I spent two weeks in Taiwan recently. During the trip, many Taiwanese asked me about the ongoing Hong Kong social unrest that was triggered by a controversial extradition bill.
Almost everyone I met expressed sympathy for the protestors and student activists in Hong Kong. Such sympathy probably stems from the fact that both Taiwan and Hong Kong are grappling with constant pressure from Beijing.
Taiwan will hold its presidential election early next year. In May, incumbent president Tsai Ing-wen from the Democratic Progressive Party was lagging behind the Beijing-friendly candidate, Kuomintang’s Han Kuo-yu, in various polls.
The situation took a sharp turn after the extradition bill protests broke out in Hong Kong.
Hong Kong’s mass rallies are believed to have brought out the China phobia of Taiwanese people and deepened their distrust in the “one country two systems”.
Riding on such drastic shift in public sentiment, Tsai moved into the lead and was beating Han by over 12 percentage points in public backing at one point.
Nevertheless, fresh opinion polls show Han’s support rate has begun improving, and the gap with Tsai has narrowed to 7 to 10 percentage points.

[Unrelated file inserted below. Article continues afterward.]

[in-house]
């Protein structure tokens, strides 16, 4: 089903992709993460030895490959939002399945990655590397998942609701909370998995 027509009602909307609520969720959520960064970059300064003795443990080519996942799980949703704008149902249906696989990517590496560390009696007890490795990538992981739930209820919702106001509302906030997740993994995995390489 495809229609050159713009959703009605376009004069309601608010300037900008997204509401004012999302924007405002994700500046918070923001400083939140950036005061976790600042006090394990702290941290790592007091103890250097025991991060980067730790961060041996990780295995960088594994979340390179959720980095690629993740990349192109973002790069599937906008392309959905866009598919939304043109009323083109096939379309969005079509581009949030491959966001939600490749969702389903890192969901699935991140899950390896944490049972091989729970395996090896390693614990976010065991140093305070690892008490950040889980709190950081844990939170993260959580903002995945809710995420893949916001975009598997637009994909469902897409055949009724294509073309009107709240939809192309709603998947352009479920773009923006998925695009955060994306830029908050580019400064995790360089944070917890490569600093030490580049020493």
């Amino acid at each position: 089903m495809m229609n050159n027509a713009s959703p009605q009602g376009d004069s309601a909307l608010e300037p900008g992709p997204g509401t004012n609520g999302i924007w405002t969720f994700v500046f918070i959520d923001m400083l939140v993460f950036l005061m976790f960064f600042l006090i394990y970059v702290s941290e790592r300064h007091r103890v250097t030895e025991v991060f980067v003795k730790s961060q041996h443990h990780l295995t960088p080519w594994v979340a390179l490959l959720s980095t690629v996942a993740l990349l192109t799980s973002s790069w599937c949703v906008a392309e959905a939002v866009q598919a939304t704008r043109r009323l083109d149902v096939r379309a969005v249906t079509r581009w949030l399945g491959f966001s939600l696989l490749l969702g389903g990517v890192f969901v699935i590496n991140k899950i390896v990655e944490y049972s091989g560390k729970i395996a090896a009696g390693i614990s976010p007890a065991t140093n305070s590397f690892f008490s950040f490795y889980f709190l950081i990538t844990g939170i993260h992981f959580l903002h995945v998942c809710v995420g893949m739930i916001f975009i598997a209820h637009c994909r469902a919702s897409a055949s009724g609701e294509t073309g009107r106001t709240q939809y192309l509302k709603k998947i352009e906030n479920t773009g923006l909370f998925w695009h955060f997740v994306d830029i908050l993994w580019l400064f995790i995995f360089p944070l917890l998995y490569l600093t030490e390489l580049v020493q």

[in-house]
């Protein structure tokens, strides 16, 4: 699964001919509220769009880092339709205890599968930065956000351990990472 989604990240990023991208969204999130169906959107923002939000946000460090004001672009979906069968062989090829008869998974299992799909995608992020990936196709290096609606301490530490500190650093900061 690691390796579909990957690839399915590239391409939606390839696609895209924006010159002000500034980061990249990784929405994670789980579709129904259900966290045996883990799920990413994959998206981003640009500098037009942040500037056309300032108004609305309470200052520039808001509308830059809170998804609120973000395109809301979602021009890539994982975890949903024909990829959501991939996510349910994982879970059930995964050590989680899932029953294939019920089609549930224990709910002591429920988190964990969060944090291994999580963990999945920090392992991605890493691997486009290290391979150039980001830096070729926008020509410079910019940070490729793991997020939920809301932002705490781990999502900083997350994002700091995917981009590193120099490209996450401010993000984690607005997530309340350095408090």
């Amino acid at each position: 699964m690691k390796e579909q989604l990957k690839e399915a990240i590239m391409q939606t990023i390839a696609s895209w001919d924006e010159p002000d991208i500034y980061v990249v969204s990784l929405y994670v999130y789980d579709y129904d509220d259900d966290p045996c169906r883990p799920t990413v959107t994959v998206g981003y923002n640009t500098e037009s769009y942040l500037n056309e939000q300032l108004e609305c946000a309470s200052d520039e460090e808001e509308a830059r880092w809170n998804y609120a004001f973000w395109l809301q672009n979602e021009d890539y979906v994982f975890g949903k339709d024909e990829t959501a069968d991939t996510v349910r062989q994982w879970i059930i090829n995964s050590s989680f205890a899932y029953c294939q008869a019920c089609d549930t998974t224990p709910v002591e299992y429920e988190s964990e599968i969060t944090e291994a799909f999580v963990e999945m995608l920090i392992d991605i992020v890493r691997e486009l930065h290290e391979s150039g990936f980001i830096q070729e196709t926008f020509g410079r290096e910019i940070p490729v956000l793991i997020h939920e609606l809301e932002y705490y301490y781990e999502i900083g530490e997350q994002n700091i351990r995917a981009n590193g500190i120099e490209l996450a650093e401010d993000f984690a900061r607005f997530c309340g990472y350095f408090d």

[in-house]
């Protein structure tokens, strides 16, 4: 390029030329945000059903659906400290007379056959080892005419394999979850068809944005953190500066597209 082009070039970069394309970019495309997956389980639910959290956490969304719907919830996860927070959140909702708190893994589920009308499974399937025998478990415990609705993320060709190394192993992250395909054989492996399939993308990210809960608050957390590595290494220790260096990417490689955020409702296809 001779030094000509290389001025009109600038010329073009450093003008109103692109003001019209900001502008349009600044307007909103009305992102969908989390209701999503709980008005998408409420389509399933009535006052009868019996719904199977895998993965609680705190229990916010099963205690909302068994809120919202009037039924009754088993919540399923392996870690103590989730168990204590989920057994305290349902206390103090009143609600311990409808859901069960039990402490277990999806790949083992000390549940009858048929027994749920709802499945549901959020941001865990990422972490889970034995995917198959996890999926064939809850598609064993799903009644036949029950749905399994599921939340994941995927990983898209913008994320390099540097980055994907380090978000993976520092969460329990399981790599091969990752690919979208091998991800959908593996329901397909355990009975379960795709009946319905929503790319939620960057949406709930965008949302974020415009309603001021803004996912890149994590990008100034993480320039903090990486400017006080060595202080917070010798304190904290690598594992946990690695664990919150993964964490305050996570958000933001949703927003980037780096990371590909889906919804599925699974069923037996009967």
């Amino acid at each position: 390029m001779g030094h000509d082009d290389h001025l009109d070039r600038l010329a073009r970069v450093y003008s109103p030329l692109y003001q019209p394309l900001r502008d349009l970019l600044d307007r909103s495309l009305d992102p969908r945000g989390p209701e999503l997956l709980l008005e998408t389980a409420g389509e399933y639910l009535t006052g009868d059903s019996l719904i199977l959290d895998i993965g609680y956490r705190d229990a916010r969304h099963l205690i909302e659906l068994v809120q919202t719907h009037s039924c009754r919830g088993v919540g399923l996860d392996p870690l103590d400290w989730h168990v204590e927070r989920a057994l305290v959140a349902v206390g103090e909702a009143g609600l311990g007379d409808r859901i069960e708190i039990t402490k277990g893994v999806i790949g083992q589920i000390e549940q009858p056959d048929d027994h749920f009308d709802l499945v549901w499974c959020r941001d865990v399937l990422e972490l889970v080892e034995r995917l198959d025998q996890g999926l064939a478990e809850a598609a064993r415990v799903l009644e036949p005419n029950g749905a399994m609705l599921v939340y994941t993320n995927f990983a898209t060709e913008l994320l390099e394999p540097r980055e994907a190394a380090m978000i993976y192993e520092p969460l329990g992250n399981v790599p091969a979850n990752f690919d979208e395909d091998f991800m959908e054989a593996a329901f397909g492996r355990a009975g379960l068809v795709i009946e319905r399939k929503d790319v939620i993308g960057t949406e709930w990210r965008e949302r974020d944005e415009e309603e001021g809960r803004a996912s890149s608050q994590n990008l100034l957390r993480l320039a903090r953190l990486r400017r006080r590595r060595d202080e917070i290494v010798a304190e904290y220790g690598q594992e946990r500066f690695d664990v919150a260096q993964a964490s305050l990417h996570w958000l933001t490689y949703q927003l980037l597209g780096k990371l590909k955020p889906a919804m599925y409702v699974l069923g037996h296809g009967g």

Han has criticized the Tsai administration, accusing it of lacking a constructive approach in relation to cross-strait issues and causing economic woes for Taiwan.
According to my observation, grassroots voters are not very supportive of Tsai, with the disenchantment particularly noticeable among workers such as drivers, vendors and hotel staff.
The workers complained that a drop in Chinese tourists has taken toll on their livelihood. Many other people, meanwhile, griped about their income growth, pointing out that it has lagged far behind housing costs and inflation.
The way I see it, though the China threat might be real, livelihood can be even more pressing issue for Taiwan people. That’s why Han may still have a chance to win.
This article appeared in the Hong Kong Economic Journal on Oct 16
Translation by Julie Zhu
[Chinese version 中文版]
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